For more information, call 714-744-7001.
Professor Michael Bazyler from Chapman University’s School of Law was featured as “Appellate Lawyer of the Week” in The National Law Journal. The profile appeared in the Feb. 1 issue of the journal and focused on Bazyler’s commitment to an amicus briefing asking the Supreme Court to apply the Alien Tort Statute to foreign corporations. The statute allows non-citizens to seek justice in U.S. courts for violations of international human rights law regardless of where the alleged crimes occurred.
Bazyler cited the influence and precedence of the Nuremberg Trials in the amicus brief filed in connection with Kiobel v. Royal Dutch Petroleum, which will be argued on Feb. 28 in tandem with Mohamad v. Palestinian Authority.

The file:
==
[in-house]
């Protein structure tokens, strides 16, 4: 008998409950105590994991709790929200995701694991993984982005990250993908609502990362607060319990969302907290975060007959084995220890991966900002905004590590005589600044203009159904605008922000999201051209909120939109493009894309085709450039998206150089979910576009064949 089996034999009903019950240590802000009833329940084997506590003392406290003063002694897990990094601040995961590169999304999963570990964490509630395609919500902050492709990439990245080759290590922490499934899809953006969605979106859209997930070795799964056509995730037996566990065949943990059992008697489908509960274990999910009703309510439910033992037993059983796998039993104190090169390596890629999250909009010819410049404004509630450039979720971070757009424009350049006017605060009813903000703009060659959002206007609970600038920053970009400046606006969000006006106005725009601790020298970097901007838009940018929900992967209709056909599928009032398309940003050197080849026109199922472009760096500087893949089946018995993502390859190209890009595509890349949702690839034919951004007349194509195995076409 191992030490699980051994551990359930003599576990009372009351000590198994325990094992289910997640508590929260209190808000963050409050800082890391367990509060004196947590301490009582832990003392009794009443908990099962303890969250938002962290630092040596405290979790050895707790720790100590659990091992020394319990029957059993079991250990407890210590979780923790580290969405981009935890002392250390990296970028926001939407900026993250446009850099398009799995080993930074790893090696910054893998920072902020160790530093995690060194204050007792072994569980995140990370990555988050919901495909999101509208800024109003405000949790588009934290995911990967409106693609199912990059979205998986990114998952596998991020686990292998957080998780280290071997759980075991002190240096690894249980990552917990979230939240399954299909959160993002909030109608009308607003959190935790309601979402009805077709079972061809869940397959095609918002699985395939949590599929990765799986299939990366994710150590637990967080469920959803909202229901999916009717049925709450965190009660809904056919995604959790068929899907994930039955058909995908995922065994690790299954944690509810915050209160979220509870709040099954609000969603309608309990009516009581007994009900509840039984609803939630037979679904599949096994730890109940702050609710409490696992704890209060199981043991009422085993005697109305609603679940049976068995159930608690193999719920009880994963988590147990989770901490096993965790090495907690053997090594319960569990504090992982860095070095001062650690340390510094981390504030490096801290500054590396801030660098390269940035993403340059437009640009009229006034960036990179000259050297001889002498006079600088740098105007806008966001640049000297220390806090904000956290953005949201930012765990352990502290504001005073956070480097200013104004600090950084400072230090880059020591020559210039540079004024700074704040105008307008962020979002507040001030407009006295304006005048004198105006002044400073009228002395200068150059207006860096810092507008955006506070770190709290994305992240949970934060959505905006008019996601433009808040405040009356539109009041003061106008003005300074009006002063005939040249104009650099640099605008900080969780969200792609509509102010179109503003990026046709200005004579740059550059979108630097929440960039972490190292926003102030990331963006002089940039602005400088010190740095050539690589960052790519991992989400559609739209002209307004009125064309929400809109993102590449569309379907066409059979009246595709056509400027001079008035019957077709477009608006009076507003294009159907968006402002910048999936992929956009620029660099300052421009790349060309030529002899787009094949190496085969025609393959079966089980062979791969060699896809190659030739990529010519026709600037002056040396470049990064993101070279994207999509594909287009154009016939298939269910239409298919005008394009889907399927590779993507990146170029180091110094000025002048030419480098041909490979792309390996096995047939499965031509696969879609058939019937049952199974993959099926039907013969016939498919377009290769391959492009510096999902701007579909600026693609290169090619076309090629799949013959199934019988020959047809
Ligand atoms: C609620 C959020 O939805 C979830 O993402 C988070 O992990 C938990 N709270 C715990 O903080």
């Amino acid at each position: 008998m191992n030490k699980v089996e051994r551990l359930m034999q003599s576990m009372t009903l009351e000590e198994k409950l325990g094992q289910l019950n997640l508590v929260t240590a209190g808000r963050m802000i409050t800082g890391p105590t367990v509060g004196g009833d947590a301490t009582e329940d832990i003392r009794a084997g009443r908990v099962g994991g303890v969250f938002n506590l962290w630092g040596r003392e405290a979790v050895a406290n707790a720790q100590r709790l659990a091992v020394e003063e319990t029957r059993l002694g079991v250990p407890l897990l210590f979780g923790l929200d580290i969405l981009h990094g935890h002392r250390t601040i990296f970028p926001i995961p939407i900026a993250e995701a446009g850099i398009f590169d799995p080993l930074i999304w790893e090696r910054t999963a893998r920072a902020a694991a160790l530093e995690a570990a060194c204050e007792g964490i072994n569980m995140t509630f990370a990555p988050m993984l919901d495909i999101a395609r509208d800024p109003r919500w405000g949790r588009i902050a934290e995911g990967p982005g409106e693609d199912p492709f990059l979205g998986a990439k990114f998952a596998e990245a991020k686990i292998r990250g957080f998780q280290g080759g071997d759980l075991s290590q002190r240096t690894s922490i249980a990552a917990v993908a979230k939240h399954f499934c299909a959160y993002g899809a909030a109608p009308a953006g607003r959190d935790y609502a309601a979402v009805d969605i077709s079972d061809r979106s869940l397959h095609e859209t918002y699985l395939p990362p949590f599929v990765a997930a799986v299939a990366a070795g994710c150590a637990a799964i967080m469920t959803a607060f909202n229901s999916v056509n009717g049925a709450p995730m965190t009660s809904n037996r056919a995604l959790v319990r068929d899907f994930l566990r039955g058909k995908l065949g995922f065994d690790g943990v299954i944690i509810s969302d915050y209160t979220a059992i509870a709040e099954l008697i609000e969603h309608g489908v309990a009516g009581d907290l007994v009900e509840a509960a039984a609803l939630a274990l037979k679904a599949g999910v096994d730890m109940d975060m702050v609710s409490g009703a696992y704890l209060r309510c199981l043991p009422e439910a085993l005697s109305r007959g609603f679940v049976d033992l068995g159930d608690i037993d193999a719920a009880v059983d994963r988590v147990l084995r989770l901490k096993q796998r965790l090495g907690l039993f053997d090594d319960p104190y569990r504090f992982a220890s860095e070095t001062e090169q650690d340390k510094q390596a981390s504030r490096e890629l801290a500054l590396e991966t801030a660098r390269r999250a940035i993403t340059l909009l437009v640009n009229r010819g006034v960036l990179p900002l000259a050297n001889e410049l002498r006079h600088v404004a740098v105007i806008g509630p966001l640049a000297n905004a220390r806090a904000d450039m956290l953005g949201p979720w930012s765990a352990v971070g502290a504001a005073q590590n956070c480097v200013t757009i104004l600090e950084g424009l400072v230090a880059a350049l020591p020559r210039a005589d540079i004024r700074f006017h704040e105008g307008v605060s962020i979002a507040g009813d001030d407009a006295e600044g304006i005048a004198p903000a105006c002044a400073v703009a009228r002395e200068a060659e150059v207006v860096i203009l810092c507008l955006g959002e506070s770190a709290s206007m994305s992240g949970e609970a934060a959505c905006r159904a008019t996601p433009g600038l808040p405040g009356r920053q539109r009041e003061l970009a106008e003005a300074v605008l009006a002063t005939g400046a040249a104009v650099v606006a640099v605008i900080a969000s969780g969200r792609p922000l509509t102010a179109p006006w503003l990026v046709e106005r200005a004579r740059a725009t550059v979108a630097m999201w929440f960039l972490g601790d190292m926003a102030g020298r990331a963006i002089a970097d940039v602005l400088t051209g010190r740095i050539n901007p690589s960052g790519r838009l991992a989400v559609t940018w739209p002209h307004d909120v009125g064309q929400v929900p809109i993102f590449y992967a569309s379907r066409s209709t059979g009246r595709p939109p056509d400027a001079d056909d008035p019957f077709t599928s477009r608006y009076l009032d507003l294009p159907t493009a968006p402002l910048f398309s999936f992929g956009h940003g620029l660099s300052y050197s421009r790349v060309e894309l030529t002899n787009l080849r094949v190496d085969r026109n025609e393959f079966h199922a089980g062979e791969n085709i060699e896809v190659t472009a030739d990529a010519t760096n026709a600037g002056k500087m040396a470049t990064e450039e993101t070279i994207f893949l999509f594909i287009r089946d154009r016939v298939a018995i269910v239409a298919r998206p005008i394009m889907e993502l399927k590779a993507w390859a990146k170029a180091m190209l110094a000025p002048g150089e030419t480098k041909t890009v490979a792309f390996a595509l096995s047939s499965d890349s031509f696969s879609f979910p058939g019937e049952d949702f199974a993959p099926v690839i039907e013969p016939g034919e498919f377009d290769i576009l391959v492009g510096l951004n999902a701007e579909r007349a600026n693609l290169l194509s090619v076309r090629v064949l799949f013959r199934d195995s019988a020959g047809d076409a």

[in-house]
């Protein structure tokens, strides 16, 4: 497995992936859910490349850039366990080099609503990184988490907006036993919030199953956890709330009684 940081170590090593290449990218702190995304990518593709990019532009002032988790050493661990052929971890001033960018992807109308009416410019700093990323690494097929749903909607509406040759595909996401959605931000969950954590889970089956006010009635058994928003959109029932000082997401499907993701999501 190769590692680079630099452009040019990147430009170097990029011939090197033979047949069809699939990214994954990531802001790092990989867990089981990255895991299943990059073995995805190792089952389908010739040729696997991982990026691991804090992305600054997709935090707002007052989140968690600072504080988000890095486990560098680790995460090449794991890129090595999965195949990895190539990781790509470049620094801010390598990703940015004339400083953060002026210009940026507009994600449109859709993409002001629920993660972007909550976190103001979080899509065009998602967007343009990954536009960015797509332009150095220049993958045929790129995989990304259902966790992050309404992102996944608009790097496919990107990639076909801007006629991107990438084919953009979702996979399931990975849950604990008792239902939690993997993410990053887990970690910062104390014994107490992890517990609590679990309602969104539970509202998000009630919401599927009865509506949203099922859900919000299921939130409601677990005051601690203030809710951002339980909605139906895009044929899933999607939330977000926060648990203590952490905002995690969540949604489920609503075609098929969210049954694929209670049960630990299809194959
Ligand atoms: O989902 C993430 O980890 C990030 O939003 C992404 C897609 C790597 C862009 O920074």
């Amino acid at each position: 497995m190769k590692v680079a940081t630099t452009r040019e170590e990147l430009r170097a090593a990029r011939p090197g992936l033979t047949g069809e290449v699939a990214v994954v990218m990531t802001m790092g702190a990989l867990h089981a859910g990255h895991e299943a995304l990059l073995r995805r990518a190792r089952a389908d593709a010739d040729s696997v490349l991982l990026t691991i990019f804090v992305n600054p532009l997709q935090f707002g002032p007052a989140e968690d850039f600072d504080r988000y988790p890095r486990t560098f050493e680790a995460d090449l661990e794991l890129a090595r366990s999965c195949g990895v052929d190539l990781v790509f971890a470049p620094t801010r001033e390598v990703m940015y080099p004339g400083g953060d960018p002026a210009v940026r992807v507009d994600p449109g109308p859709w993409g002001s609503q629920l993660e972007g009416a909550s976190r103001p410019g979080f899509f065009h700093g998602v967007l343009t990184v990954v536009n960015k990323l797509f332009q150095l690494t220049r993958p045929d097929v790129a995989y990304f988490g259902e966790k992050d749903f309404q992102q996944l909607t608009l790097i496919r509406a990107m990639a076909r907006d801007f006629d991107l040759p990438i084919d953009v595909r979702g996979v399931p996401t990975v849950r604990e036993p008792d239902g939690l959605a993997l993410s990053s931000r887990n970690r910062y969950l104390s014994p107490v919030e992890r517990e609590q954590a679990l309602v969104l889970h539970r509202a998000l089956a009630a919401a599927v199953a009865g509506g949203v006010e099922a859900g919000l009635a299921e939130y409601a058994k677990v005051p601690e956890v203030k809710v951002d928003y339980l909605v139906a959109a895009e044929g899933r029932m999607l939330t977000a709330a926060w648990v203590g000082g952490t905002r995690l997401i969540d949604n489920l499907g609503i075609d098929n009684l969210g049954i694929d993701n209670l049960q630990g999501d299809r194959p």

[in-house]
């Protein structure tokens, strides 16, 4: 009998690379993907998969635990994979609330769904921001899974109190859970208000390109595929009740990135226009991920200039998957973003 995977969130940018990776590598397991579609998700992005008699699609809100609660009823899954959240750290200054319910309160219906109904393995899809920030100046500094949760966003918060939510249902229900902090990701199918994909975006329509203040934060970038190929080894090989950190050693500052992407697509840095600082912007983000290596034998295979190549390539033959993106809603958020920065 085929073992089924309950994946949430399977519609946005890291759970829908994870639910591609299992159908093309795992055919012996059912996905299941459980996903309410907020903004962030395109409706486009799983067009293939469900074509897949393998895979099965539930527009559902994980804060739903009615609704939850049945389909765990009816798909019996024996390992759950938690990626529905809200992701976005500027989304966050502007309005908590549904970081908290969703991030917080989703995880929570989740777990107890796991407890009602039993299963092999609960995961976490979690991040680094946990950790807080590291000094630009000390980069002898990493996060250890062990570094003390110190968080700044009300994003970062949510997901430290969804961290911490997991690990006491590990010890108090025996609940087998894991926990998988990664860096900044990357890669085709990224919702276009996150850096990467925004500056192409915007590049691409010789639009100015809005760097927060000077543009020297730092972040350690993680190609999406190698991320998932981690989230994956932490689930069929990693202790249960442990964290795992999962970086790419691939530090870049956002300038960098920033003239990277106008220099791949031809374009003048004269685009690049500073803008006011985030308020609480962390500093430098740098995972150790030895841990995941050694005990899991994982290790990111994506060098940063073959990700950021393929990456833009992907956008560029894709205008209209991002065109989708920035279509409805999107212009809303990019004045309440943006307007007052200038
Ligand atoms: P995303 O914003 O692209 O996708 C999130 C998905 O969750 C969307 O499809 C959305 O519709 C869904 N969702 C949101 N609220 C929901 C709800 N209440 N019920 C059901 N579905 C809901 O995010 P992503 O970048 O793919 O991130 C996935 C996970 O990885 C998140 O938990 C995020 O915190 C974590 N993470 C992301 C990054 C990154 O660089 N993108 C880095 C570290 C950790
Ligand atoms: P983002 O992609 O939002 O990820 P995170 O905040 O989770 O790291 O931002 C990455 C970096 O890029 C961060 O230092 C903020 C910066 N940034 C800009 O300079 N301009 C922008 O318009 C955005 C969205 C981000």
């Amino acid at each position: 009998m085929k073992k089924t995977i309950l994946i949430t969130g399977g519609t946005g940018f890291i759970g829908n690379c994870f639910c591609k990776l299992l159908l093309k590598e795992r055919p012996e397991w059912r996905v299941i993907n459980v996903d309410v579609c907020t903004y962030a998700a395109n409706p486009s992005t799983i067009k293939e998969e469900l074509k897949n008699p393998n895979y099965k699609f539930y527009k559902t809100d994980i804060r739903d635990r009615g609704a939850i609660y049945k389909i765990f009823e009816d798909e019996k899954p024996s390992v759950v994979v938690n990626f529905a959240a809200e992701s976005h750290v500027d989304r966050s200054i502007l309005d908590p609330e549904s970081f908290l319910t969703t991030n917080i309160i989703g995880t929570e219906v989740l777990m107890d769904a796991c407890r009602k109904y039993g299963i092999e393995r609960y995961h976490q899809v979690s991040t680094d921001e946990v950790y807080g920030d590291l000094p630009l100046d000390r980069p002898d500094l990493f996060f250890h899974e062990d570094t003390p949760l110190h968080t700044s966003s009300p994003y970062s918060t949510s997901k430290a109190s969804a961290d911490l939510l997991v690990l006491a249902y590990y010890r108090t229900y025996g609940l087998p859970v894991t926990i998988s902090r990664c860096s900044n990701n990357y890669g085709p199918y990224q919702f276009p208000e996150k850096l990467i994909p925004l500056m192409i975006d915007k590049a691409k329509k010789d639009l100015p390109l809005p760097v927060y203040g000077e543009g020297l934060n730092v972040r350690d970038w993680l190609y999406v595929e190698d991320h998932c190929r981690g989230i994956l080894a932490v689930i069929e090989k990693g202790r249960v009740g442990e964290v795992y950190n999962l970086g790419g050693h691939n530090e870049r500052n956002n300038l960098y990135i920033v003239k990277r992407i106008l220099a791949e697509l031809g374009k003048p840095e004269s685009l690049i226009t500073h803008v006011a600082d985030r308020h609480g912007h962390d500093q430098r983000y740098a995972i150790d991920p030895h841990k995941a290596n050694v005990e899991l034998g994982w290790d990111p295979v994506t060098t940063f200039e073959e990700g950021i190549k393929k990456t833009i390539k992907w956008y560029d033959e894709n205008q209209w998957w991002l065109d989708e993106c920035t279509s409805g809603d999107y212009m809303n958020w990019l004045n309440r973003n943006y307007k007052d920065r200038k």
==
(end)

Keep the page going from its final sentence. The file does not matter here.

In the journal article Bazyler is quoted: “Here we are more than 60 years after the Nuremberg trials where the U.S. Supreme Court will be deciding what is the binding precedent of the Nuremberg trials on international law and, as a consequence, on U.S. law because the Alien Tort Statute says you use international law as basis for jurisdiction,” said Bazyler. “To me it is amazing we are doing this right now. It’s exciting. I wish amicus counsel were allowed to come in and argue even for just two minutes.”
The complete story can be found in the Feb. 1 issue. Journal subscribers may access a full version online.
Chapman University’s School of Law announces the creation of a new Advisory Board for its recently launched Business Law Emphasis Program. The Advisory Board includes CEOs, former CEOs and general counsels of 12 major Southern California companies.
The mission of the Advisory Board is to guide Chapman’s School of Law in its program for those students who intend to practice business law. Tom Campbell, dean of Chapman’s School of Law and director of the Business Law Emphasis Program, is the only Law School dean in America that was formally a top 10 business school dean.